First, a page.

Attorney General of Washington — Opinion
June 21, 1999
CHRISTINE O. GREGOIRE, Attorney General
JAMES K. PHARRIS, Senior Assistant Attorney General
Honorable Ralph Munro Secretary of State P.O. Box 40220 Olympia, WA 98504-0220
Dear Secretary Munro:
By letter previously acknowledged, you have requested our opinion on the following three questions:
1. If a candidate for partisan office dies prior to a primary or general election and the candidate’s party does not appoint a successor, pursuant to RCW 29.18.160, should the name of the deceased candidate appear on the ballot? Would the answer be different if the election at issue is a primary in which more than one candidate of the deceased individual’s party has filed a declaration of candidacy? Is AGO 49-51 No. 328, which advised that the name of the deceased candidate could be removed from the ballot, still good advice?
2. Would the answer to Question 1 be different if the office involved were a judicial or other nonpartisan office?
3. If the name of a deceased candidate appears on the ballot, should votes cast for that candidate be treated as legal votes for purposes of determining the outcome of the election? If the question is answered in the negative, and if the deceased candidate received the greatest number of votes, should the candidate who receives the next greatest number be certified as the winner?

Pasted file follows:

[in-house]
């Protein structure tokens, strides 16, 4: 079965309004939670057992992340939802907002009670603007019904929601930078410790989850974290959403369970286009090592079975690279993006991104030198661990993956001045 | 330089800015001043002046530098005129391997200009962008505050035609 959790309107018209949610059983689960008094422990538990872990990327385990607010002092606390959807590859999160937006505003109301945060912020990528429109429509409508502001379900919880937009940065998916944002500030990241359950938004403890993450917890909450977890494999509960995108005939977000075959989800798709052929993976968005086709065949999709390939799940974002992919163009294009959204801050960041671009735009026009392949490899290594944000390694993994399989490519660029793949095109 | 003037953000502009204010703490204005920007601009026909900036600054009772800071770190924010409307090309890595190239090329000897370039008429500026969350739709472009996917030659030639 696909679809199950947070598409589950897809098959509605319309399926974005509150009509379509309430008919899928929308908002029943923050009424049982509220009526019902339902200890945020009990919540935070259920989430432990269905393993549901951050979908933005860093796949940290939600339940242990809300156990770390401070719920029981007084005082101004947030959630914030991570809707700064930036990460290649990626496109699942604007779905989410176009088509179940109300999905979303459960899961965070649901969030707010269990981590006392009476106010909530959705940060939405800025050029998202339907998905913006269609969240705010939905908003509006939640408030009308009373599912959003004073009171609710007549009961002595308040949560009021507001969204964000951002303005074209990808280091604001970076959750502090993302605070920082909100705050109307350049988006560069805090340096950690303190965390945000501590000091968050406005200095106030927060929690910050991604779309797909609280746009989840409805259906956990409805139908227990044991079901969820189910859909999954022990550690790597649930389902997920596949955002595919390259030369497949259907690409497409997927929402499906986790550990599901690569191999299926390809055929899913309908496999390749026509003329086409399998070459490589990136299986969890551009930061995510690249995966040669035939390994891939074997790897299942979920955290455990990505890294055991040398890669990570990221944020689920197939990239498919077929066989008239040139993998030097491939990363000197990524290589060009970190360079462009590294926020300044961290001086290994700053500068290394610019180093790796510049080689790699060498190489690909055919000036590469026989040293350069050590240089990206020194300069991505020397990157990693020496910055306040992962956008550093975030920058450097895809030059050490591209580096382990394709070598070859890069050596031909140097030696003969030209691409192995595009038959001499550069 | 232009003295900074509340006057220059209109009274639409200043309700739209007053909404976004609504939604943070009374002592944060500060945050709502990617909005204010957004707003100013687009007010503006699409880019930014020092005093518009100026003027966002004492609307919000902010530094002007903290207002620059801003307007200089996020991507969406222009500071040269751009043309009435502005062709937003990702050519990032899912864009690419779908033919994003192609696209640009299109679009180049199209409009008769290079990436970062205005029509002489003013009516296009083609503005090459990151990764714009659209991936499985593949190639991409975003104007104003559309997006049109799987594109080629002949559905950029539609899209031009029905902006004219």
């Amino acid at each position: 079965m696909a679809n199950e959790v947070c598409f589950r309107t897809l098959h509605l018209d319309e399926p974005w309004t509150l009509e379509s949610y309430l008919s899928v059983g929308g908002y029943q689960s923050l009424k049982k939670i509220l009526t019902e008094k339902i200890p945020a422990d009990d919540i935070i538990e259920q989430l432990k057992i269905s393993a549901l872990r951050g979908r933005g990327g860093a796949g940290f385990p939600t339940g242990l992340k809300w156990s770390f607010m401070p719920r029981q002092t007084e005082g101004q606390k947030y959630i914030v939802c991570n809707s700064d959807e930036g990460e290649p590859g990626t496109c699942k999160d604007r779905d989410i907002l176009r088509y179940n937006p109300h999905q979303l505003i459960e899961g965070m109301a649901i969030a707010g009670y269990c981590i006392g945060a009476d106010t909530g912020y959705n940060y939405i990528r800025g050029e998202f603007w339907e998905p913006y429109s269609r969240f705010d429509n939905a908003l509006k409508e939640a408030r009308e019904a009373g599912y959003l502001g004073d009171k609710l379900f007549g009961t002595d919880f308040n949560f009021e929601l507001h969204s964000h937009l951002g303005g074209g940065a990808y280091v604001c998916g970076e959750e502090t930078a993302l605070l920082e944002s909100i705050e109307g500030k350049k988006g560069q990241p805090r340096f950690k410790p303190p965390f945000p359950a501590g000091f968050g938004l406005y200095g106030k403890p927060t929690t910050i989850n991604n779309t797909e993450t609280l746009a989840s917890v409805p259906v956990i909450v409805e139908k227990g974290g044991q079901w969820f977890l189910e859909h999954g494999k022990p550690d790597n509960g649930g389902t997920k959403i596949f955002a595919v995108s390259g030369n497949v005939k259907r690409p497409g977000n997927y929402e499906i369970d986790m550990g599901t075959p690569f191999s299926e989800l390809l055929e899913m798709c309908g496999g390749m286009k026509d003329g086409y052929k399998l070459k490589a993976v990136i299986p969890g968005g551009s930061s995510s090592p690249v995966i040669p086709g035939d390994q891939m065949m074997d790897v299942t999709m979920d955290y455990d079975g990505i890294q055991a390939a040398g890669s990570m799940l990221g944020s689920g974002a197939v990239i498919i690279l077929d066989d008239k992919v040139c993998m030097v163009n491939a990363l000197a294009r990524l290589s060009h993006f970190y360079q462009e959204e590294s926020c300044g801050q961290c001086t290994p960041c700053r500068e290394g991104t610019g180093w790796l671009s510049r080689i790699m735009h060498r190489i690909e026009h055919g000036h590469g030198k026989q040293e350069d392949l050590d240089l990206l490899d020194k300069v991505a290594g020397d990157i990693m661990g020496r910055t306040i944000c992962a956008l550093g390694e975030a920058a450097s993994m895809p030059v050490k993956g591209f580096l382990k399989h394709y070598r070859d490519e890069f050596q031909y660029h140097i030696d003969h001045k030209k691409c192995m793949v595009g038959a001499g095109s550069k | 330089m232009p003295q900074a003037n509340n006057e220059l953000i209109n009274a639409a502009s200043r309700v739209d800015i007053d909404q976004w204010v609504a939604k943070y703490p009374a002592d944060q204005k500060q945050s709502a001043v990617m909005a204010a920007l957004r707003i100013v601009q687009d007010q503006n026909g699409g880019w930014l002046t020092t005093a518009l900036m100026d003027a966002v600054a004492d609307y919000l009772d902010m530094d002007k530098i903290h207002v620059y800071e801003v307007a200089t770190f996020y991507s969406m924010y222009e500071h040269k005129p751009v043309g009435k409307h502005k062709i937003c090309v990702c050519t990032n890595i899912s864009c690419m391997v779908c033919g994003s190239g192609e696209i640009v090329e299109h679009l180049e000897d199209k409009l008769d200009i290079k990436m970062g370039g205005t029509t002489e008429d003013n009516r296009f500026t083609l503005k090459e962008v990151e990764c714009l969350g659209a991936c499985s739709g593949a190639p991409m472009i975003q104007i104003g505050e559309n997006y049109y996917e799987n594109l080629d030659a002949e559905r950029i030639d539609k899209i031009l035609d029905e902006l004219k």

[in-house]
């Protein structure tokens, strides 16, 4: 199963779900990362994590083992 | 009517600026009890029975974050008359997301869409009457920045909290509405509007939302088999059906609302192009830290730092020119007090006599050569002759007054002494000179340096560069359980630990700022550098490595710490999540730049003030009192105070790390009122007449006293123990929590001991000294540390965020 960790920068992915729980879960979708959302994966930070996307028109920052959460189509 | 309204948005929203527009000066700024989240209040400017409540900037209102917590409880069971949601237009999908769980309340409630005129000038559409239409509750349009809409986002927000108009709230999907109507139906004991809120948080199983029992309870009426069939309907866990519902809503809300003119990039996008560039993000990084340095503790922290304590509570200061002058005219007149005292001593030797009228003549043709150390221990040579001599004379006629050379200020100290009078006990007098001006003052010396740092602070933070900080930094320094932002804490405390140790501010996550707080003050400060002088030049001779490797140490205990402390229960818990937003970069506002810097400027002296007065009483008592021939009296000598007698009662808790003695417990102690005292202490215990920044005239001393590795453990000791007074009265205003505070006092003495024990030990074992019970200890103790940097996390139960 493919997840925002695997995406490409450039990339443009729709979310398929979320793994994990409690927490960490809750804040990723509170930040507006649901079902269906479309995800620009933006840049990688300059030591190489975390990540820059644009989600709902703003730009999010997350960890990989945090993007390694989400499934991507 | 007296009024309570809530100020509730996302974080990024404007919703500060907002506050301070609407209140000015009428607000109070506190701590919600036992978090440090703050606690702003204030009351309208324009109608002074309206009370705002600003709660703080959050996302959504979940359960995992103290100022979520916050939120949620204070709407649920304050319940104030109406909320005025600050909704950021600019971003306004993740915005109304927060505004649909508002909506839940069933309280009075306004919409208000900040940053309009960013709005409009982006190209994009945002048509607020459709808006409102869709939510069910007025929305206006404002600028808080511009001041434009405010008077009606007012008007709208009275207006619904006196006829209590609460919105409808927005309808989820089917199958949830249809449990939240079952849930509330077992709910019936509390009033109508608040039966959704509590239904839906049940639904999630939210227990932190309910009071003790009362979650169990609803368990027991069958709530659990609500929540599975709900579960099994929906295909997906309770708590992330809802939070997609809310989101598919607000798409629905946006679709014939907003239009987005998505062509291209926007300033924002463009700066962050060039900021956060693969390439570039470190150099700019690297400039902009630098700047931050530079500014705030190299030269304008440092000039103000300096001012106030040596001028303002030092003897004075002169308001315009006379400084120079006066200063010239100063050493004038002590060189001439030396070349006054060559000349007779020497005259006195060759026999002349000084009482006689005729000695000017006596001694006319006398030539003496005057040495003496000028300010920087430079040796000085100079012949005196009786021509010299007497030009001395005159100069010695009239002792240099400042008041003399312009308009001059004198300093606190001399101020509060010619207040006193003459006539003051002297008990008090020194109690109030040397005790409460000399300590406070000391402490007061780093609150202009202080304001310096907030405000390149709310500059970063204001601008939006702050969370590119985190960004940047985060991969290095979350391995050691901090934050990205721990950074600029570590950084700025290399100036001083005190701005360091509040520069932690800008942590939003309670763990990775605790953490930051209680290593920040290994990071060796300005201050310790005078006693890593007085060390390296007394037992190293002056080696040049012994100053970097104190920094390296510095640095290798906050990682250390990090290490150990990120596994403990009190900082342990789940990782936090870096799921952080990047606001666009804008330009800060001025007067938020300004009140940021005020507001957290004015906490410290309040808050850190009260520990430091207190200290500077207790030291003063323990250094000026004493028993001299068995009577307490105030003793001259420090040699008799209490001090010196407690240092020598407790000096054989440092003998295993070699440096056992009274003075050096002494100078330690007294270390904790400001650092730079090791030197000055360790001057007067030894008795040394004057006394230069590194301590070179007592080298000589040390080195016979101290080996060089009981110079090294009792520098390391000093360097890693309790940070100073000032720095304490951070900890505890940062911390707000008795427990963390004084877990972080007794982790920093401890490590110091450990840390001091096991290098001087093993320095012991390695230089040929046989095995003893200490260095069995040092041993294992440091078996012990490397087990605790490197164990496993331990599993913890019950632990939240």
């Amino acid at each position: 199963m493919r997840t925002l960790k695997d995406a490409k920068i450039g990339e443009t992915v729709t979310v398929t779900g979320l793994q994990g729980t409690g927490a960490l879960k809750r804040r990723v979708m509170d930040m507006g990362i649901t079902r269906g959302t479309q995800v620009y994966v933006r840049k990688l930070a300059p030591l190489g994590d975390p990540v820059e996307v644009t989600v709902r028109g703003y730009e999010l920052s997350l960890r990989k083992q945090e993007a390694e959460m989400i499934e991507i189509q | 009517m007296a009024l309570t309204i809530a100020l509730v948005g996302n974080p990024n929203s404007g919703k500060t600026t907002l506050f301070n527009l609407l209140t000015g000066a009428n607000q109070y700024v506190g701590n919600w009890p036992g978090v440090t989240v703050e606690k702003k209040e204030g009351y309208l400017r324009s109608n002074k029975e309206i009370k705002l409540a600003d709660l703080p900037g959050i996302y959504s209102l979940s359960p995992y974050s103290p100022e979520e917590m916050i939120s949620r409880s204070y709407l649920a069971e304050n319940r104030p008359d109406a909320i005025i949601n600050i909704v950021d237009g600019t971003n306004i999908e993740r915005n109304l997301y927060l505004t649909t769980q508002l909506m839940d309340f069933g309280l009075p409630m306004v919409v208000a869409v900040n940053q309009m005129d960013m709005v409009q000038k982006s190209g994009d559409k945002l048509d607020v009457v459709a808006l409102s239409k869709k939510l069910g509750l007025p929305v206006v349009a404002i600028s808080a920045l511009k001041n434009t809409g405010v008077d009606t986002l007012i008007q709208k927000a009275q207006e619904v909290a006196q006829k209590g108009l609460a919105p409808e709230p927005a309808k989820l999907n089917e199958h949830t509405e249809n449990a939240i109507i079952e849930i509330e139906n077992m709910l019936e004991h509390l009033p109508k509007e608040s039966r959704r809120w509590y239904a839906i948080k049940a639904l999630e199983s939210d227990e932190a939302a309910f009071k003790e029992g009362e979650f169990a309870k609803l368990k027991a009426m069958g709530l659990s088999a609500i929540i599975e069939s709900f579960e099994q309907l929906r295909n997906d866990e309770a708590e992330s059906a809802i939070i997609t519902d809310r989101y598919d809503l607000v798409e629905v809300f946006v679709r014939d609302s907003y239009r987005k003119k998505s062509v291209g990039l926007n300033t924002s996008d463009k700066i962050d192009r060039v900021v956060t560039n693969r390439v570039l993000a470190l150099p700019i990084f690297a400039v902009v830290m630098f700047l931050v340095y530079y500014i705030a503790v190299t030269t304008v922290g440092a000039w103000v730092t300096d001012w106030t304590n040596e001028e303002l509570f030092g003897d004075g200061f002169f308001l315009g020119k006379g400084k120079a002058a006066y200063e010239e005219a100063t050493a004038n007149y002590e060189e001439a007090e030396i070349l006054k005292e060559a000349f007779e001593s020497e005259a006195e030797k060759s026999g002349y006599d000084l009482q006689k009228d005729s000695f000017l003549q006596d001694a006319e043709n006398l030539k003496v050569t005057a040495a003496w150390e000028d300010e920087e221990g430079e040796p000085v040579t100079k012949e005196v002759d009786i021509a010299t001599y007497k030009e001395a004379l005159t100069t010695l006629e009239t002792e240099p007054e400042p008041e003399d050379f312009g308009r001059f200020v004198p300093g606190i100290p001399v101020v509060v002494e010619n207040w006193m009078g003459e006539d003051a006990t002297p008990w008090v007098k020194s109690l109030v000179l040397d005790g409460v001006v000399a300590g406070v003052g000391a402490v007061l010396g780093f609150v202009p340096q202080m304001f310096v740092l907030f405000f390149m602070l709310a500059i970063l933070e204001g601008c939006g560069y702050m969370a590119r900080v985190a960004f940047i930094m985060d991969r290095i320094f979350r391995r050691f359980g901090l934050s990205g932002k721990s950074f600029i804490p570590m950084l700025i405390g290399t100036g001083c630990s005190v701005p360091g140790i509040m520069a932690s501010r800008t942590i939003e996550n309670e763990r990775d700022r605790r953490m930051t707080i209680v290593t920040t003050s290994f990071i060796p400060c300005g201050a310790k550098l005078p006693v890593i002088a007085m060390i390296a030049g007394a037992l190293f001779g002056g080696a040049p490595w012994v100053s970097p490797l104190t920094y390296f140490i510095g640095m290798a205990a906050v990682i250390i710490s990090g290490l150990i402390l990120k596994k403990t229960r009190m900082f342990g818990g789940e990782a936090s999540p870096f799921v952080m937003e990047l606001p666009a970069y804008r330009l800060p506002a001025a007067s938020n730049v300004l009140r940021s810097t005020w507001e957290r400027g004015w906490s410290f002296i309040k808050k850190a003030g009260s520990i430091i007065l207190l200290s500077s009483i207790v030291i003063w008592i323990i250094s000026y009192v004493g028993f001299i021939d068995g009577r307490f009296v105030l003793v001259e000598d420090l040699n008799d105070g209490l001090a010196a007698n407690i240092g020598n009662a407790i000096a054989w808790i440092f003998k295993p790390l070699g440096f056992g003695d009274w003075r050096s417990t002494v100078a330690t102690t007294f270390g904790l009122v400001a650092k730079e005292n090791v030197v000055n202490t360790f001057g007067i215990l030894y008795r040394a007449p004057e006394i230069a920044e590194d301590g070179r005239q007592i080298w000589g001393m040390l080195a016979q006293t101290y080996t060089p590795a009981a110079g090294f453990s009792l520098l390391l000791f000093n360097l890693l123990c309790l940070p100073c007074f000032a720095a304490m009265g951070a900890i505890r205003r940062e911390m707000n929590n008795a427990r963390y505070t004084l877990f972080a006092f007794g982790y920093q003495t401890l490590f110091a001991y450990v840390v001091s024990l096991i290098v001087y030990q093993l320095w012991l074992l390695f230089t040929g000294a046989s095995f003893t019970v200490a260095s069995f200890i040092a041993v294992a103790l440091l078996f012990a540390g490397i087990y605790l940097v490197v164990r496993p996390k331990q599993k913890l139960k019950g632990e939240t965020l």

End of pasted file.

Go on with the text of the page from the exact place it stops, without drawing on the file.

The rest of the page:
We adopt the reasoning of the majority of American courts ruling on the subject, which is that votes cast for a deceased candidate should nonetheless “count” as valid for determining the outcome of the election. From this conclusion, it follows that the name of a deceased candidate should not be removed from the ballot unless the name of another candidate has been properly substituted pursuant to statute. The rule should apply to any office (partisan or nonpartisan), including judicial offices. If a deceased candidate receives the greatest number of votes for an office, the result is to create a vacancy in the office, to be filled in whatever manner the law prescribes for filling vacancies in that office. To the extent it is inconsistent with this opinion, AGO 49-51 No. 328 is overruled.
ANALYSIS1. If a candidate for partisan office dies prior to a primary orgeneral election and the candidate’s party does not appoint asuccessor pursuant to RCW 29.18.160, should the name of thedeceased candidate appear on the ballot? Would the answer bedifferent if the election at issue is a primary in which more thanone candidate of the deceased individual’s party has filed adeclaration of candidacy? Is AGO 49-51 No. 328, which advisedthat the name of the deceased candidate could be removed from theballot, still good advice?